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Marketing Startegy Meets Wall Street Conference

The last weekend I attended a conference on marketing-finance interface (Marketing Strategy Meets Wall Street II) at Boston University. This is a bi-annual conference that brings together the researchers who are interested in linking marketing to financial value. The main motivation behind it was to develop marketing performance measures that can be interpreted easily by the top management. This way the value of marketing effort is easily communicated within the firm.

Boston University: BU Central

A Few Key Observations

1. Researchers have started using more complex econometric models. Although many papers adopted some straightforward estimation methods from finance, they used them just as a base upon which to construct a more sophisticated model.

2. Abnormal returns as a performance metric have become a huge rage with around 30 (mine including) out of some 40 papers  incorporating them in the analyses. As an aside I think that abnormal returns are noisy and nobody can be sure whether they are really abnormal!

3. Most researcher are trying hard to show that marketing strategies matter on average. But this raises a question - who thinks otherwise? I find it hard to believe, looking at the data, that managers are really cutting down marketing efforts.

4. There was a general lack of concern for reverse causality. Many of the "independent variables" were choice variables as far as the firms are concerned. For example, consider that a firm's decision to adopt a certain marketing strategy is driven by value maximization. In that case, the marketing strategy is determined based on the targeted outcome and therefore can't be treated as a state of nature that is exogenous to the firm.

5. Researchers are expanding the scope to include not only finance but also more marketing theories. I was really impressed to see researchers digging deeper into the consumer behavior theories and linking them them to financial outcomes.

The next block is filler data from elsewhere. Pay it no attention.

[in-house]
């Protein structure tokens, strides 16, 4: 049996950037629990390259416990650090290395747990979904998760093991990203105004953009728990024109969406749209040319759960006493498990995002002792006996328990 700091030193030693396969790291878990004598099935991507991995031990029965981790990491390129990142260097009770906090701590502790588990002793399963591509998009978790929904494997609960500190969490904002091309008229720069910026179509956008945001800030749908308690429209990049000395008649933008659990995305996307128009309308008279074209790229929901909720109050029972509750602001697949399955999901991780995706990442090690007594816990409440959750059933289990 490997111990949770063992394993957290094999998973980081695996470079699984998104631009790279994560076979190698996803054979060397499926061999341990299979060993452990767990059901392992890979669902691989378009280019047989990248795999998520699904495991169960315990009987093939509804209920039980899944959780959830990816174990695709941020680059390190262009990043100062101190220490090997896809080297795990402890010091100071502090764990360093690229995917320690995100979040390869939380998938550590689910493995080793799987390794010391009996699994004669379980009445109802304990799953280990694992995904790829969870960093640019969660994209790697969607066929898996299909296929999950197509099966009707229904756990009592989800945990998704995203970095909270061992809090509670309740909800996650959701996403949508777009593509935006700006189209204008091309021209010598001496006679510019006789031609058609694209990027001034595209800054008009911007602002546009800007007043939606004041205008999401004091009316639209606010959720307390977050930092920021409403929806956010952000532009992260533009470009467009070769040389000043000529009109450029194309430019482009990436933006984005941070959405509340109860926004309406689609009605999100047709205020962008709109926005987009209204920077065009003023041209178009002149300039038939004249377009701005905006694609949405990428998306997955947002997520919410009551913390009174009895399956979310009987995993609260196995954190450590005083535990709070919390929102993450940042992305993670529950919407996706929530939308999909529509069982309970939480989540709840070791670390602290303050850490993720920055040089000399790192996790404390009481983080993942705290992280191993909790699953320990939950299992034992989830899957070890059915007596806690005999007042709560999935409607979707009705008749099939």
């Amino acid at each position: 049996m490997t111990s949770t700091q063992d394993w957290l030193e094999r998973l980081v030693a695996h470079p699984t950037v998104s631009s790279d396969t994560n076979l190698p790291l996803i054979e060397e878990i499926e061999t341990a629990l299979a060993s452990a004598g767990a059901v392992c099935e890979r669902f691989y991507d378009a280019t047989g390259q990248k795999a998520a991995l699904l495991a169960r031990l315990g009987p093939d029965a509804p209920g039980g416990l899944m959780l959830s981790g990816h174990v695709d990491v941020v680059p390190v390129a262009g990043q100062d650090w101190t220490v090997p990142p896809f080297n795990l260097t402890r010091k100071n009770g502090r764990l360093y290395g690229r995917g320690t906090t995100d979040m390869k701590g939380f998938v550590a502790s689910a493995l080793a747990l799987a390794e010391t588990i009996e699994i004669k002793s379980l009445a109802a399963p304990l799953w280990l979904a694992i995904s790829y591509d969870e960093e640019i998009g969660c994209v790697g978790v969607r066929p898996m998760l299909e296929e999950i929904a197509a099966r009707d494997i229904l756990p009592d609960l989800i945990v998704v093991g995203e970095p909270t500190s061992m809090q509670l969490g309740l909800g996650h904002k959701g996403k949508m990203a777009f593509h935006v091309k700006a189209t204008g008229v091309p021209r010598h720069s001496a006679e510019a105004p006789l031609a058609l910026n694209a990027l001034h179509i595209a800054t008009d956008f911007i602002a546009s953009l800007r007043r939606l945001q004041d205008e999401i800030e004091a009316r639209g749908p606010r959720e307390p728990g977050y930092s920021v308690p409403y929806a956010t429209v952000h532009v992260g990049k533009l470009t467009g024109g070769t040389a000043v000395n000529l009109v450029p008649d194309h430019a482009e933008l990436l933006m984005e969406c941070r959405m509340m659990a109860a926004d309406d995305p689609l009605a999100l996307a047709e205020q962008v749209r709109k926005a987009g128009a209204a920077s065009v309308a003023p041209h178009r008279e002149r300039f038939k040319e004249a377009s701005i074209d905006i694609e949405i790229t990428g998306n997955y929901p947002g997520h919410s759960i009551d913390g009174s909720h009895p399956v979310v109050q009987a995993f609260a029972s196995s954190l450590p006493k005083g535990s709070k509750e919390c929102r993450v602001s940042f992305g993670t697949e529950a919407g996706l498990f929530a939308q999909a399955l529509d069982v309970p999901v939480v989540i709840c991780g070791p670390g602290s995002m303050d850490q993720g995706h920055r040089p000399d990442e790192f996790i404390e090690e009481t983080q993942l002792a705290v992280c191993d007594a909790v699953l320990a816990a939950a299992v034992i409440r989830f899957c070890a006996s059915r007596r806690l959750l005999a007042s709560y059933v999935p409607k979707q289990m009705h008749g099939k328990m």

6. Some folks from finance and accounting also participated in this predominantly marketing conference. This is an encouraging sign for everyone. More openness and cross-disciplinary work should lead to some interesting findings.

7. Social media marketing has made its cut! Nobody knows how to measure the ROI for a social media strategy. But this conference showed that an attempt can be made by looking at the stock prices!

 8. University of Michigan's American Customer Satisfaction Index (ACSI) was a big hit with several papers (mine including) using it as a proxy for customer satisfaction. Some argued that ACSI actually affects investor behavior. This was tough to buy considering that in the earnings calls rarely anyone mentions ACSI. More people talk about JD Power.

I presented my dissertation essay that links firm's capital structure to marketing strategies. It is actually a study of the interdependence of firm's strategies. More about that later. My other paper was presented by my coauthor. This paper focuses on how strategic alliances help technology firms such as Sony win the war for technology standards (Blu-ray vs HD-DVD).


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